Mastercard, allpay, APS, PFS and Sulion engaged in anti-competitive behaviour by agreeing not to compete or poach each other’s clients. That is, according to the UK Payments Systems Regulator (PSR).

The case relates to pre-paid cards used by local authorities to distribute welfare payments to vulnerable members of society. Such examples include the homeless, victims of domestic violence and asylum seekers.

The PSR has sent a Statement of Objections to the five firms.

Specifically, the PSR alleges that there were two infringements of the Competition Act 1998. These took the form of market sharing/customer allocation:

  • One lasting six years (between 2012 and 2018) and involving all five parties,
  • The other lasting two years (between 2014 and 2016) and involving APS and PFS.

The Statement of Objections sets out the PSR’s case against the parties. However, it is not the end of the investigation. Now, the parties have the opportunity to make representations on the provisional findings.

Mastercard, allpay and PFS settle with PSR

In February 2021 Mastercard, allpay and PFS agreed to settle with the PSR. They admitted that they took part in the alleged anticompetitive arrangement(s). Should the PSR ultimately conclude that there have been infringements, Mastercard, allpay and PFS have agreed to pay maximum fines totalling over £32m.

Chris Hemsley, Managing Director of the Payment Systems Regulator, comments: Pre-paid card services, like these, can provide significant benefits to local authorities as one way to make welfare payments to some of the most vulnerable people in society.

By colluding in this way, we consider the parties were acting as a cartel. Because of the reduced competition local authorities may have been missing out on an alternative supplier or products that were either cheaper or better suited to both their needs and the needs of those using the pre-paid cards.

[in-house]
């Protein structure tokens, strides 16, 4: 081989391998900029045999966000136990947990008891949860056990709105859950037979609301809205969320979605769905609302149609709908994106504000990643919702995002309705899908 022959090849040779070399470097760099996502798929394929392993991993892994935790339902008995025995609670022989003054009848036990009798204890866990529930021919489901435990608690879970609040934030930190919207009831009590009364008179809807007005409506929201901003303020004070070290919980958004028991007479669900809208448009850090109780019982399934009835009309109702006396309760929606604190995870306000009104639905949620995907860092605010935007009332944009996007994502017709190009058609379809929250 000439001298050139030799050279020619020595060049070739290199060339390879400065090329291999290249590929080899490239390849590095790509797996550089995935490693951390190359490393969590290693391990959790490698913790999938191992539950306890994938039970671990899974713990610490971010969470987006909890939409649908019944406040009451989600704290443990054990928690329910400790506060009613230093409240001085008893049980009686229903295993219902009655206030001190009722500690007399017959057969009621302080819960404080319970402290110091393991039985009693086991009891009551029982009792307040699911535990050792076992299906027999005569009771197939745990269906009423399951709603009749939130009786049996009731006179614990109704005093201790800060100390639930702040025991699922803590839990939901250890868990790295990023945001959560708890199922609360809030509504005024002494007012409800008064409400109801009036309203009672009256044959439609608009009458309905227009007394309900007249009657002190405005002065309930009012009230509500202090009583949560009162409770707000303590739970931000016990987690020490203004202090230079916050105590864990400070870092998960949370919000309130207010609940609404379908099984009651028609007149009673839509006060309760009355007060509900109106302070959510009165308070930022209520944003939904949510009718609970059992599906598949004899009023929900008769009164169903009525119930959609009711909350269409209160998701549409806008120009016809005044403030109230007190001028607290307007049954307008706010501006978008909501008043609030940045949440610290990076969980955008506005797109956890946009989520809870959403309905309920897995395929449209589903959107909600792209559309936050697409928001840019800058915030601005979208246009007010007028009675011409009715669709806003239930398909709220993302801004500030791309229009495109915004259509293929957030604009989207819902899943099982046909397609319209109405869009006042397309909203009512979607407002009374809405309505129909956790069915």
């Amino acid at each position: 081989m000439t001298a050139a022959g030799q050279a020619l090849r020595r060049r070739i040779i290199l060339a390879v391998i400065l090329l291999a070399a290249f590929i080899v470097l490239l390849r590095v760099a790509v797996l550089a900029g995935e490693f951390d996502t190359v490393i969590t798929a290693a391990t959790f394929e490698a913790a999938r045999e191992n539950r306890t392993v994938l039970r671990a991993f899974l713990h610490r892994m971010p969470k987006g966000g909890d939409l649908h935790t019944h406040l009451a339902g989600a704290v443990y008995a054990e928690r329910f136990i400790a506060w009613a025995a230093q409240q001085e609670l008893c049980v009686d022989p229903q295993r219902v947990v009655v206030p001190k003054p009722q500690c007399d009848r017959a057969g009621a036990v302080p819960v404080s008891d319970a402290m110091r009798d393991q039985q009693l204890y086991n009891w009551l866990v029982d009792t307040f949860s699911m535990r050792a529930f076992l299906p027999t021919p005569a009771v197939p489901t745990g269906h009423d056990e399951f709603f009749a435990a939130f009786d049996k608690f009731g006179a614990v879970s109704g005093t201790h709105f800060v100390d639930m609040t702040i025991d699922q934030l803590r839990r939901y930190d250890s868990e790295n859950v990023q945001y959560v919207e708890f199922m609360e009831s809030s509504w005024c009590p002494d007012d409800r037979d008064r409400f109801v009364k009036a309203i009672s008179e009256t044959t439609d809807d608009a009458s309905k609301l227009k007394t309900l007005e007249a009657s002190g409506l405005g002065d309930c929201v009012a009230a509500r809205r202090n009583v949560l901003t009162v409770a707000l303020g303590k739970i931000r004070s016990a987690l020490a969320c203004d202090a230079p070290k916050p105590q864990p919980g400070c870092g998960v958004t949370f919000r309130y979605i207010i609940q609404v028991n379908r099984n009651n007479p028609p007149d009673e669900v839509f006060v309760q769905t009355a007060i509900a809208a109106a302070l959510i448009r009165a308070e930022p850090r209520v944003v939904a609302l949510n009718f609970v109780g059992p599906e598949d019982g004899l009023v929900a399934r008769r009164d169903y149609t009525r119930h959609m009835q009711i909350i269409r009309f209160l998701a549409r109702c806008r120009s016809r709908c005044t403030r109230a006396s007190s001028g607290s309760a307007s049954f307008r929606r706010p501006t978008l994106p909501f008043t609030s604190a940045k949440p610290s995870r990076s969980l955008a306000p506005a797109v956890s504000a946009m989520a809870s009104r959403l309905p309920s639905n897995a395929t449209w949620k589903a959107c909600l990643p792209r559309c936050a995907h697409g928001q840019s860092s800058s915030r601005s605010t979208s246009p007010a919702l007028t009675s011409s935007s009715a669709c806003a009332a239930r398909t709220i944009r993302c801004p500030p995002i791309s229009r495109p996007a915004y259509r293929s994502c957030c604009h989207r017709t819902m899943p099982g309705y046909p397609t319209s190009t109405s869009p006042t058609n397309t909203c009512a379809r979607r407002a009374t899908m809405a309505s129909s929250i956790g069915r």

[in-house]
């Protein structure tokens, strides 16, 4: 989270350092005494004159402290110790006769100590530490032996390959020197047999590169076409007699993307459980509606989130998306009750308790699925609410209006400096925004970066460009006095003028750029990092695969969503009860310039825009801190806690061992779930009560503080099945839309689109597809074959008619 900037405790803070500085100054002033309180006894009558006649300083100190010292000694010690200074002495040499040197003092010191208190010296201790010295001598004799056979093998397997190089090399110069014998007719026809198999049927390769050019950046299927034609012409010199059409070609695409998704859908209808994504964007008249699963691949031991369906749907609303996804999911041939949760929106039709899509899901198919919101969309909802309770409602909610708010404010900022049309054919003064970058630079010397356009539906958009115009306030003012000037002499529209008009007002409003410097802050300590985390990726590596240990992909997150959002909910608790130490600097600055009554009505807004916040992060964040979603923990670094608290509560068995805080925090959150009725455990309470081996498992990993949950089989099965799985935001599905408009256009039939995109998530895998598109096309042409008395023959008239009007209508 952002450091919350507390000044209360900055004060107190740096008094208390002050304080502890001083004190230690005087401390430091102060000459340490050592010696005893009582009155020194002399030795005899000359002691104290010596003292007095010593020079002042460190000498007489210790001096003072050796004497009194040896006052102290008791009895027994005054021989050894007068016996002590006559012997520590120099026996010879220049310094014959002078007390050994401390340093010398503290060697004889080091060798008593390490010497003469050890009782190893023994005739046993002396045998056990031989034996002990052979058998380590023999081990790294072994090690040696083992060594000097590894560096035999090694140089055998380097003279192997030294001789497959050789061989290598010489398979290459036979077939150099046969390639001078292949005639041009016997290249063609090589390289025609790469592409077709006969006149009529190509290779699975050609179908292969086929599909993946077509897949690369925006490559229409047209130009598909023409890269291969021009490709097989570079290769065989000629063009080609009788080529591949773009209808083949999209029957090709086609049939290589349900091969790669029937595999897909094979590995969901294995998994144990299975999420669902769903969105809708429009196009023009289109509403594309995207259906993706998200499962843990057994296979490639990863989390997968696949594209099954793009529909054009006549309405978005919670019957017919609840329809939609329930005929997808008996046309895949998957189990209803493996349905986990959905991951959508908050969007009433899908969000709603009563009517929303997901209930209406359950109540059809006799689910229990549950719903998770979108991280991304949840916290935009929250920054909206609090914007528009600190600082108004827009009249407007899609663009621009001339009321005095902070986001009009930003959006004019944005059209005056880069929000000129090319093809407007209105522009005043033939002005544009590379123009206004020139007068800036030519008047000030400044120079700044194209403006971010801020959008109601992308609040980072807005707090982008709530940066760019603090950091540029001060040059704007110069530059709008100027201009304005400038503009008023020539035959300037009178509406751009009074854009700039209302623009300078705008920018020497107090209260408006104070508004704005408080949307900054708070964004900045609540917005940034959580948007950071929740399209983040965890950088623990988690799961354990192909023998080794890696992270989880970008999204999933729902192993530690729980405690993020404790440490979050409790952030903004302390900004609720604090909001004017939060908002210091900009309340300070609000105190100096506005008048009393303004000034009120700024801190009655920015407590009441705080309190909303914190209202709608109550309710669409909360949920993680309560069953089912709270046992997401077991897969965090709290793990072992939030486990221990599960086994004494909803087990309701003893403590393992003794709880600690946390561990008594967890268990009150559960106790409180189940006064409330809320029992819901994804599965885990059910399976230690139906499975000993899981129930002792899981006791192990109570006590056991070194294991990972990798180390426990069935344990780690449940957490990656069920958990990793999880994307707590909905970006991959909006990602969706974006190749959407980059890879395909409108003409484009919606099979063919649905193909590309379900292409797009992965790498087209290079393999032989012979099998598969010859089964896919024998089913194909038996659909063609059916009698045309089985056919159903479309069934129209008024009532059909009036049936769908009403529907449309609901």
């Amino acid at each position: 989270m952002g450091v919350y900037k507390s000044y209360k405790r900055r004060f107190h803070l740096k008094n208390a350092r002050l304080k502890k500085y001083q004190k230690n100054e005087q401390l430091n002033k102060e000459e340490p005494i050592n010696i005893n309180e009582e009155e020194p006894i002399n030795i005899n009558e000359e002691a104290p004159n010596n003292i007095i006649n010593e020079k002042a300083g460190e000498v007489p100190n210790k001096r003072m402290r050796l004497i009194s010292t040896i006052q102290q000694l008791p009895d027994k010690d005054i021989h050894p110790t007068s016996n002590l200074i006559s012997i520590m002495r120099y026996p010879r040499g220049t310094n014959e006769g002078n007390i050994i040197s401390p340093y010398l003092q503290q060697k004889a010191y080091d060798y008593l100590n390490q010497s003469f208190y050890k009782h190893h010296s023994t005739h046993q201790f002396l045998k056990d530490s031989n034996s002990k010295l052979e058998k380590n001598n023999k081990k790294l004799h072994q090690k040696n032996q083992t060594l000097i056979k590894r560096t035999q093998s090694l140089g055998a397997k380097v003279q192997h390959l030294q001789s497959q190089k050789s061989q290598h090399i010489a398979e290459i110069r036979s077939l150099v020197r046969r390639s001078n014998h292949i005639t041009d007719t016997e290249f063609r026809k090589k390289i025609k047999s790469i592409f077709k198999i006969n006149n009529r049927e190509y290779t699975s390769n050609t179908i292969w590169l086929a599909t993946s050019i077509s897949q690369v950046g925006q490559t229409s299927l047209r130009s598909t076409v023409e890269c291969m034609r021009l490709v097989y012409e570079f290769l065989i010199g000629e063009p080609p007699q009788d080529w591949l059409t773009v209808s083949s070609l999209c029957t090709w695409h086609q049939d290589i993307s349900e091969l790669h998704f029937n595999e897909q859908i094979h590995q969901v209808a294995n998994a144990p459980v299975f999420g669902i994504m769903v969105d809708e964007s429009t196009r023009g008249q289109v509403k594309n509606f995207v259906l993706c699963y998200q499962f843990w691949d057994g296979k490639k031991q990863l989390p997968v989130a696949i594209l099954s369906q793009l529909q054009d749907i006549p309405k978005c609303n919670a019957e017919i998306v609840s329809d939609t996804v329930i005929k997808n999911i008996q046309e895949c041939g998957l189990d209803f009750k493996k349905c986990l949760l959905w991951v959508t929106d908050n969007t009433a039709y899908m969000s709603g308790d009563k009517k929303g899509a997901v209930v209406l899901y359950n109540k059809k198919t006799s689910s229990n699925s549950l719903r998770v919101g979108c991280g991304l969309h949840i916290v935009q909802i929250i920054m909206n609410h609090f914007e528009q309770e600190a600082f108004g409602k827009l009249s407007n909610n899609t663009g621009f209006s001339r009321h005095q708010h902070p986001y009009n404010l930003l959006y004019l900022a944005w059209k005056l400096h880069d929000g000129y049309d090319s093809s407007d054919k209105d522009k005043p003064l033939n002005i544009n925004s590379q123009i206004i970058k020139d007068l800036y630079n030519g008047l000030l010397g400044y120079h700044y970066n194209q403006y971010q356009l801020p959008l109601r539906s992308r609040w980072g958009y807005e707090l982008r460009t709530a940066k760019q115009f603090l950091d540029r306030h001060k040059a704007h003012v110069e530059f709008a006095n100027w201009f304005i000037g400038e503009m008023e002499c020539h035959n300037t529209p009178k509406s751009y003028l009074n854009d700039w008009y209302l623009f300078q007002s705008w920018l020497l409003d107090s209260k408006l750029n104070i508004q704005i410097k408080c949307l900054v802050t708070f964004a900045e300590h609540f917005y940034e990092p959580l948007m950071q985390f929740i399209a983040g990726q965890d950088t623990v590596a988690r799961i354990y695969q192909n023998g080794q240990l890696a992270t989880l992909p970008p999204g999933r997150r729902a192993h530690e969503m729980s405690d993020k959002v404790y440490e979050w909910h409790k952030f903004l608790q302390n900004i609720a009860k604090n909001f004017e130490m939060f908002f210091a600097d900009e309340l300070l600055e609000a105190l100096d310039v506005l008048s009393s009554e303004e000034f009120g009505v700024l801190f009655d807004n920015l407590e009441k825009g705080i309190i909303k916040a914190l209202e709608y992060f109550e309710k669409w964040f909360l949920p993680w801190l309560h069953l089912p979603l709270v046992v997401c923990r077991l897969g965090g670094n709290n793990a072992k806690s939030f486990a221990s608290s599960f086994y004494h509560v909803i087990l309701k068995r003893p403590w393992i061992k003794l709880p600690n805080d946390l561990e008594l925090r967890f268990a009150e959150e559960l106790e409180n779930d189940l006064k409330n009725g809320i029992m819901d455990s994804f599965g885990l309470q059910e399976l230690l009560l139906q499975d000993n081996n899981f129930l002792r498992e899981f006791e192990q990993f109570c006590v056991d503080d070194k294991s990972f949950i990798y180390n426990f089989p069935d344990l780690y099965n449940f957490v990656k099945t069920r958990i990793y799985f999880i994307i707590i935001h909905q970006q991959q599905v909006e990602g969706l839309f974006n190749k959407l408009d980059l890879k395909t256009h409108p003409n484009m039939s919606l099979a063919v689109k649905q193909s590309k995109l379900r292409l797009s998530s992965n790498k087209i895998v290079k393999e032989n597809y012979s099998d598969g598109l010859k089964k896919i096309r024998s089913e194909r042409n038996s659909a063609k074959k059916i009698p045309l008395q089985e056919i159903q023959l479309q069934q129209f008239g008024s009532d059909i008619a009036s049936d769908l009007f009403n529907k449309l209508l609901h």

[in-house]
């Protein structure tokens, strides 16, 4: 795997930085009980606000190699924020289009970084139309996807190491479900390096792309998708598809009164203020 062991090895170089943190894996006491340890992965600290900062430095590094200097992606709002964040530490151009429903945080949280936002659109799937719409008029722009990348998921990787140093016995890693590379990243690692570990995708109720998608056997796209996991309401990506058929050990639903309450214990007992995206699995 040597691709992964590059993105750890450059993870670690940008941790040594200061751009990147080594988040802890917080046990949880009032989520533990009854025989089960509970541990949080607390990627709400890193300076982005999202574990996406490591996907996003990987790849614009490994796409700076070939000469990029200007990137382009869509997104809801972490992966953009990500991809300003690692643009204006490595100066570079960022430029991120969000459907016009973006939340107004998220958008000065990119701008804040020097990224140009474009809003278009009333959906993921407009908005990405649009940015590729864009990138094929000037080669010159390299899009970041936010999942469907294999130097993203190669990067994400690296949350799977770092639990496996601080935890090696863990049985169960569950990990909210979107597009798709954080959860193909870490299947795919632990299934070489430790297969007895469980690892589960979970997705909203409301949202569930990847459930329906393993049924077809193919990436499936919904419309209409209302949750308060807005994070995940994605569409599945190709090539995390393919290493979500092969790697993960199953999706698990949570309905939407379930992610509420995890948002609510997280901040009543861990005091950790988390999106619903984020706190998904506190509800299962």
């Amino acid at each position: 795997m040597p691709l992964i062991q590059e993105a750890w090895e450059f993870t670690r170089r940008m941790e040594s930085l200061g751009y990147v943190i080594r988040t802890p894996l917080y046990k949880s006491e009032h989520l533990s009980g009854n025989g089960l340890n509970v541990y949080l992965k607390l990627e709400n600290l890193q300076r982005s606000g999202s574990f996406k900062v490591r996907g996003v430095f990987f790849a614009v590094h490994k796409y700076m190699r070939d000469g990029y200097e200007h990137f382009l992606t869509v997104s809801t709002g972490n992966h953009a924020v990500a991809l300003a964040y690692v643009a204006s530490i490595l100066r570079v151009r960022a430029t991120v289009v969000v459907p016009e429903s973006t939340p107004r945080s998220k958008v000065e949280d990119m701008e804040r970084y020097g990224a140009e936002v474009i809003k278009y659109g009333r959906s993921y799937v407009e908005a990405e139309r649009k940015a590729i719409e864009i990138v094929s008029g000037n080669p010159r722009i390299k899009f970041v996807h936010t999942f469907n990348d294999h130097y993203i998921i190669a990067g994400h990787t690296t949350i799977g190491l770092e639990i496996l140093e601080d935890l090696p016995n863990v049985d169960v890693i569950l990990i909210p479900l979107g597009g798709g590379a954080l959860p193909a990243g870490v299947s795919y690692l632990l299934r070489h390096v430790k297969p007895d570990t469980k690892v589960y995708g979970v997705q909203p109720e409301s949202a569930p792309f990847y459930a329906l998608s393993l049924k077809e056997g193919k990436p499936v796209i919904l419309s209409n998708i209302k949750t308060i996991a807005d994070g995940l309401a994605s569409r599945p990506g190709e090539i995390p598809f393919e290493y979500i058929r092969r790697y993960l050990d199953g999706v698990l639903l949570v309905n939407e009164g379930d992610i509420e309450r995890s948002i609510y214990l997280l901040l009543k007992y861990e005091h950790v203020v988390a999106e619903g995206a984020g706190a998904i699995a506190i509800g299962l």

Collusion in payments is absolutely unacceptable. Where we see it happening, we will take action, stop it, and seek to impose significant penalties.”

PSR findings

The PSR first started work on this investigation in October 2017. In February 2018, the PSR carried out unannounced searches at a number of premises.

The PSR provisionally concludes that the parties coordinated their commercial behaviour. They shared the market and allocated customers in relation to the supply of prepaid card services. The pre-paid cards operated on just the Mastercard scheme.

In addition, the PSR has provisionally found that between 2014 and 2016 APS and PFS arranged not to target each other’s public sector customers when a contract was up for renewal, including through a public tender.

As a consequence of the alleged collusion, public bodies were limited in the choice of suppliers of pre-paid cards services. In turn, this potentially deprived public bodies of lower prices and better quality for those services.